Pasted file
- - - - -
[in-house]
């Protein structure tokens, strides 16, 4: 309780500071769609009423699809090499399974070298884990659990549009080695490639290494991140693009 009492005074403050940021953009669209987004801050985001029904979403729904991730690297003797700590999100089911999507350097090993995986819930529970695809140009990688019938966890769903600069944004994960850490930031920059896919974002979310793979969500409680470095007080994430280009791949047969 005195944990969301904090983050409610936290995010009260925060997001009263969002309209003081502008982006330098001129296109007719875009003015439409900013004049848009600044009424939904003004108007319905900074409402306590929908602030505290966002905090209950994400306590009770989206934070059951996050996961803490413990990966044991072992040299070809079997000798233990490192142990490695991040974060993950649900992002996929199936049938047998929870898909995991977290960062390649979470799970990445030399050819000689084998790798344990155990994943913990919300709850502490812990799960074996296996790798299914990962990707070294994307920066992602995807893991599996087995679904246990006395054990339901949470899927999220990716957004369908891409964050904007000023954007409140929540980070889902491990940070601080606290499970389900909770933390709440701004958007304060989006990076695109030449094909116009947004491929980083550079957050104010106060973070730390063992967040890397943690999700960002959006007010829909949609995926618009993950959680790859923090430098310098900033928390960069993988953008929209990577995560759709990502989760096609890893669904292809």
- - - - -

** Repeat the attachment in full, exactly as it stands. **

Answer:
[in-house]
């Protein structure tokens, strides 16, 4: 309780500071769609009423699809090499399974070298884990659990549009080695490639290494991140693009 009492005074403050940021953009669209987004801050985001029904979403729904991730690297003797700590999100089911999507350097090993995986819930529970695809140009990688019938966890769903600069944004994960850490930031920059896919974002979310793979969500409680470095007080994430280009791949047969 005195944990969301904090983050409610936290995010009260925060997001009263969002309209003081502008982006330098001129296109007719875009003015439409900013004049848009600044009424939904003004108007319905900074409402306590929908602030505290966002905090209950994400306590009770989206934070059951996050996961803490413990990966044991072992040299070809079997000798233990490192142990490695991040974060993950649900992002996929199936049938047998929870898909995991977290960062390649979470799970990445030399050819000689084998790798344990155990994943913990919300709850502490812990799960074996296996790798299914990962990707070294994307920066992602995807893991599996087995679904246990006395054990339901949470899927999220990716957004369908891409964050904007000023954007409140929540980070889902491990940070601080606290499970389900909770933390709440701004958007304060989006990076695109030449094909116009947004491929980083550079957050104010106060973070730390063992967040890397943690999700960002959006007010829909949609995926618009993950959680790859923090430098310098900033928390960069993988953008929209990577995560759709990502989760096609890893669904292809």